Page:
This is an open letter to Mr. Ukko Lappalainen, the head man at Nokia's Nseries division. I wrote this in a heated mood a couple days ago, and am just posting it due to work on my prototype design. Read on:
Dear Mr. Ukko Lappalainen,
I write this open letter to you mostly on behalf of myself, but largely for the Symbian Freak community, the Nokia user community, the smartphone community, and the computing community as a whole. I don't believe everyone will subscribe to all of my views, as no one man can accurately represent the entire dynamic of mankind. I intend to speak for mobile consumers, Nokia fanboys and evangelists, and the avid mobile computing enthusiasts.
It is my understanding that Nokia has made it your responsibility to nurture and build the Nseries brand. If this is the case, and you would be willing to accept credit for the current Nseries devices available, then I hope you are prepared to accept any blames associated with those same devices. Yours is a very honorable, important, and even, in my opinion, hallowed position not only in the industry, but also the minds of tech gurus and mobile enthusiasts.
I doubt you lack your share of complaints, as the Nseries user group is a large and diverse body, and it'd be nearly impossible to please them all. But expecting Nokia to maintain a brand philosophy and direction in a particular manner is not alot to ask, especially with the trust and loyalty consumers bestow upon Nokia. Regardless what you must provide by law, consumer relations are mostly a good faith undertaking. You provide a certain level of service and product, follow a specific philosophy designed around serving your customers and growing the company, and continue to live up to that undertaking, and consumers will continue to show loyalty. Its as simple as that.
My main intent of this letter is to help you succeed any way I can. My daily happiness is almost directly affected by Nokia Nseries devices. I love few things in life more than my Nokia mobile multimedia computer. I feel as long as you succeed, my chances to continue using the greatest convergence devices greatly increase. Mostly for this reason I will explain some things, and suggest possible moves to accelerate Nokia's growth and marketshare, as well as add prestige and industry bragging rights to the Nokia and Symbian mantle.
To truly understand how to manage the Nseries brand, there has to be an identity check to define what it can and can't be. Initially, the Nseries represented the most connected devices available with bleeding edge technology, unique selling points centered around that bleeding edge technology, the best wow factor, and an exclusive spec sheet. It was the hot rodder's device, and the power user's choice. Gadget lovers would accept no less.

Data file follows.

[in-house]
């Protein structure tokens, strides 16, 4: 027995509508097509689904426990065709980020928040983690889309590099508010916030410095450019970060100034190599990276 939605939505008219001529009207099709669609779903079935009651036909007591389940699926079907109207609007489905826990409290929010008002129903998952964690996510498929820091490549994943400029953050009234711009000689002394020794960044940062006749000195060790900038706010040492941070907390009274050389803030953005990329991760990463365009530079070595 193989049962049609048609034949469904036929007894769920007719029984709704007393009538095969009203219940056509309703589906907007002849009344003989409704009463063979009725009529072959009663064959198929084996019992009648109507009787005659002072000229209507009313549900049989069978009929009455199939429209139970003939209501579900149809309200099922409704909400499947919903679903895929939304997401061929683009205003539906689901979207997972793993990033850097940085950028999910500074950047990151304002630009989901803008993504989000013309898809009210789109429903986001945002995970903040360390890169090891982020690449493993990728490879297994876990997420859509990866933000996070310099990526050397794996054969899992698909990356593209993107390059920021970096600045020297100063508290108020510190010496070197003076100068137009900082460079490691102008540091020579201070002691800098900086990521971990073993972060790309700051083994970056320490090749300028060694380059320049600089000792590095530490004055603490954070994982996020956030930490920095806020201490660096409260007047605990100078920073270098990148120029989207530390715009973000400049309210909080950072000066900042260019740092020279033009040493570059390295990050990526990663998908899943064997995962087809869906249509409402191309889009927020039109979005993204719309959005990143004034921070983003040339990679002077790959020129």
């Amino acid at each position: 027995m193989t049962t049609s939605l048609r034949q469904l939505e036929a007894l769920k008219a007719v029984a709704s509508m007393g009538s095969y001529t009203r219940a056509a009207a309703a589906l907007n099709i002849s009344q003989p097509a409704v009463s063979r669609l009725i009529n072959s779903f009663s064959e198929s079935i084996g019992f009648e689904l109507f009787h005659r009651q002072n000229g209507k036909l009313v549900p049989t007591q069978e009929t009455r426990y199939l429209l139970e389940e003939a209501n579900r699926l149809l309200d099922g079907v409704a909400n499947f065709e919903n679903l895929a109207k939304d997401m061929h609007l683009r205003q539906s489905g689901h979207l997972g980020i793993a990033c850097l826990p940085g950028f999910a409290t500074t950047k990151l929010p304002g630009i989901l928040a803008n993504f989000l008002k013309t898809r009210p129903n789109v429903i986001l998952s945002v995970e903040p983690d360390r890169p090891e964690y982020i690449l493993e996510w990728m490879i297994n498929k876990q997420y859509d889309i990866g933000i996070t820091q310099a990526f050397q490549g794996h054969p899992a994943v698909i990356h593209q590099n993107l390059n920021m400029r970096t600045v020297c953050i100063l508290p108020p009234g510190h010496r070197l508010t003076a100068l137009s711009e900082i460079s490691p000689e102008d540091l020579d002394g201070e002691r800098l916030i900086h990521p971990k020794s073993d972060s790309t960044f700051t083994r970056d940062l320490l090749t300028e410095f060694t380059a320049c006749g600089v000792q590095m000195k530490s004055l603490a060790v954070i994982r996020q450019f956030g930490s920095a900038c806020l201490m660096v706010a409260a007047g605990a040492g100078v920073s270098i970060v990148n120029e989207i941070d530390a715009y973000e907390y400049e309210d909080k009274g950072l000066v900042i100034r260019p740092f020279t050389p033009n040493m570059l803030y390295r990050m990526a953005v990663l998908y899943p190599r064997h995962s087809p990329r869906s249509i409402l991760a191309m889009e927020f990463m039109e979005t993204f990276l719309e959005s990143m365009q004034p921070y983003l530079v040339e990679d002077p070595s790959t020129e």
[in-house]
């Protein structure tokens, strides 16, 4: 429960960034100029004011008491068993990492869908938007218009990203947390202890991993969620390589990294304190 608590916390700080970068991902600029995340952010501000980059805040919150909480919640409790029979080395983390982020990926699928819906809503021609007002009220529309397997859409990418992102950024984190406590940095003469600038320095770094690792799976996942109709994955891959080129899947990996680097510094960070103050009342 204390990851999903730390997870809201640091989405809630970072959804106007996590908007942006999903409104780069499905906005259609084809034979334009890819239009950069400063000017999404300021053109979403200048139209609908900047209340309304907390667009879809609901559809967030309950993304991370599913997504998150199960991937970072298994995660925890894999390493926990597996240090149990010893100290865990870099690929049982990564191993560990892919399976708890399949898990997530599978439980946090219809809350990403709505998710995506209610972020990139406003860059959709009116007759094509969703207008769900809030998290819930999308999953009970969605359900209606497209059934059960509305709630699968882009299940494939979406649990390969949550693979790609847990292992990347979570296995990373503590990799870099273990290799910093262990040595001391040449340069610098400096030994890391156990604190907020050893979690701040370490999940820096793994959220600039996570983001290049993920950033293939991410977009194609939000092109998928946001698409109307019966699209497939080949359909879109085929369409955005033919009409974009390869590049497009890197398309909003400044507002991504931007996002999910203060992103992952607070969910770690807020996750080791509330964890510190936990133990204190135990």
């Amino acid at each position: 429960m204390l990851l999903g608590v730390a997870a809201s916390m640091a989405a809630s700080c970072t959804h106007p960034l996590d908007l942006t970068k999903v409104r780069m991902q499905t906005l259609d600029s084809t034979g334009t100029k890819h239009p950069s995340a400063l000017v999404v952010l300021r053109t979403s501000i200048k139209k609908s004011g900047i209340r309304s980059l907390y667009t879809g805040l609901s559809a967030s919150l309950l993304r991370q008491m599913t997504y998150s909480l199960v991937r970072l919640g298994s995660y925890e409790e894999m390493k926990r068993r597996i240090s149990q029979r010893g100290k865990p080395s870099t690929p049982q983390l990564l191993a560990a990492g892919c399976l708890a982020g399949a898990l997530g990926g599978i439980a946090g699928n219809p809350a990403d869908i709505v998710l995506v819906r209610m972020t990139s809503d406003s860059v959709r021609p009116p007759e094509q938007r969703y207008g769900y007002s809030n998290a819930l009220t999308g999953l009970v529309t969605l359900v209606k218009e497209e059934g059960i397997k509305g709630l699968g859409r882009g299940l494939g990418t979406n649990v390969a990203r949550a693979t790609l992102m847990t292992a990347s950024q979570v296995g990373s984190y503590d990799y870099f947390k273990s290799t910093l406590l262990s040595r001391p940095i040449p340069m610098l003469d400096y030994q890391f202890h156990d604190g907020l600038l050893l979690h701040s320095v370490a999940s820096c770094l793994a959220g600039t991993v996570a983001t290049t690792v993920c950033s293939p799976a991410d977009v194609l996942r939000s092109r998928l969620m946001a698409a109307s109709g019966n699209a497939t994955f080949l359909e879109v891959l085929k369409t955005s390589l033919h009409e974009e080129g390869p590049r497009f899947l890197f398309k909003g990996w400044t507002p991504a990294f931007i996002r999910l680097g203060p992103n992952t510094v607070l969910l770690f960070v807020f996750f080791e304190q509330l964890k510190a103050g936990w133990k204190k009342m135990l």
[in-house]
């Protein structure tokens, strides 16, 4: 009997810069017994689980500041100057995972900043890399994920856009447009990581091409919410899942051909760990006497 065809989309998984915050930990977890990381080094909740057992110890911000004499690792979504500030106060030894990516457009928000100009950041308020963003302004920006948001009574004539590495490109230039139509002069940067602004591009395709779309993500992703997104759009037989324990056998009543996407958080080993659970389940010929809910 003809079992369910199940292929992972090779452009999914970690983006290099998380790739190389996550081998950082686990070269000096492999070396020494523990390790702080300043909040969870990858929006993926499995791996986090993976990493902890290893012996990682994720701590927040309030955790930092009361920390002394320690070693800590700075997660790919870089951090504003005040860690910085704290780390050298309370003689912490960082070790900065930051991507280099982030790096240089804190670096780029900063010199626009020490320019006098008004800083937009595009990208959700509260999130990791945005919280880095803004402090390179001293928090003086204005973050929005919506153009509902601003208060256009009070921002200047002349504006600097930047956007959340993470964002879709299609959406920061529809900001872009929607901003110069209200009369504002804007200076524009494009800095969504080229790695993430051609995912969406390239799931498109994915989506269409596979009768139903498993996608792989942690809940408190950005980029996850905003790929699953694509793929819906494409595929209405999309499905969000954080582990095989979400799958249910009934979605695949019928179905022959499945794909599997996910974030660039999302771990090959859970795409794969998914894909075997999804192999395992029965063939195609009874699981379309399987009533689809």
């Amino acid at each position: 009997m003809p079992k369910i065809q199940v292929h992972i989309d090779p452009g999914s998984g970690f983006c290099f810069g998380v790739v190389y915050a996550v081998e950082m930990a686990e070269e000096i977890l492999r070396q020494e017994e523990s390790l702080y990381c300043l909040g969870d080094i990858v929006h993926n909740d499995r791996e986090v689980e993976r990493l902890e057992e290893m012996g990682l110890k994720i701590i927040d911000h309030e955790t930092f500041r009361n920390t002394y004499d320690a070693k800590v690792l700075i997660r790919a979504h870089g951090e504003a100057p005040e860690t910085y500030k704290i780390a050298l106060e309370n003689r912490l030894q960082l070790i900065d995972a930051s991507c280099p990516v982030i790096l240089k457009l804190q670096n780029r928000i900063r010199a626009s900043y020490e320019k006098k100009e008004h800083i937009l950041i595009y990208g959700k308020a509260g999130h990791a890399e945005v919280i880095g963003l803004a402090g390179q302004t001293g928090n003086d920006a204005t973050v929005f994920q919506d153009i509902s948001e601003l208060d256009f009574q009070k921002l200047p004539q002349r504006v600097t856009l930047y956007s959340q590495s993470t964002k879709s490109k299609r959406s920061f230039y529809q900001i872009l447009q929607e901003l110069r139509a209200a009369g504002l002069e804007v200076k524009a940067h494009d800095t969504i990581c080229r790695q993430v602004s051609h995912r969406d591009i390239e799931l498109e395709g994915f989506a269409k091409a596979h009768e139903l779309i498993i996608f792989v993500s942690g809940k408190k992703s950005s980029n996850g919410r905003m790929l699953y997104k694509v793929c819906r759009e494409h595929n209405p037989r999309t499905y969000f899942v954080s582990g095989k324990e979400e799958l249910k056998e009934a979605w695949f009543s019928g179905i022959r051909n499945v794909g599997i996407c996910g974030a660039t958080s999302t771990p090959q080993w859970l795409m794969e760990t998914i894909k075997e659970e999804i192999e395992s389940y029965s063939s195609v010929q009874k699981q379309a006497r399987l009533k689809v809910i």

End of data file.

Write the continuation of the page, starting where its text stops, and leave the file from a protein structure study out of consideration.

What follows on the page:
Today, there are not enough new ways of connectivity, bleeding edge hardware components, or major Nseries specific components, and very little wow factor. Non-Nseries devices like the 6220 outperform Nseries models like the N78. We've added microUSB 2.0, but no digital video out, microphone input, Firewire, or other cutting edge connection. High resolution screen addicts have turned a collective nose at the Nseries, which ignores the screen aspect altogether, staying in the QVGA dungeon, while competitors announce high res "HD" versions to die for. Certain models have no Carl Zeiss lenses, like the N81, while some non-Nseries models like the 6220 do. How can a non-Nseries be exceeded in performance? The Nseries label is a premium brand, much like BMW's M motorsport division's models. BMW would never allow a 3series model to outperform an M3 on any aspect under any circumstances except energy consumption. And where's the wow factor? My device looks like everyone else's. And the new devices are prettier, lower powered, battery miser versions of our old devices, whereas old Nseries devices were recognizable and special, unlike anything else available.
The morale in the premium gadget community is at a major low. Nokia owns this genre, and that lead is a large reason for Nokia's recent growth and marketshare. Make no mistake, consumers want what their techie friends, employees, and gadget lovers have. They may not choose an Nseries because of price or availability, but based upon their perceived to be more knowledgable associate's device, users will associate that brand with superiority and technology. Steve Jobs has milked his Apple success of the 80's for decades this very way, and his face makes people feel his ideas are innovative and ahead of the curve, despite the fact that isn't always true.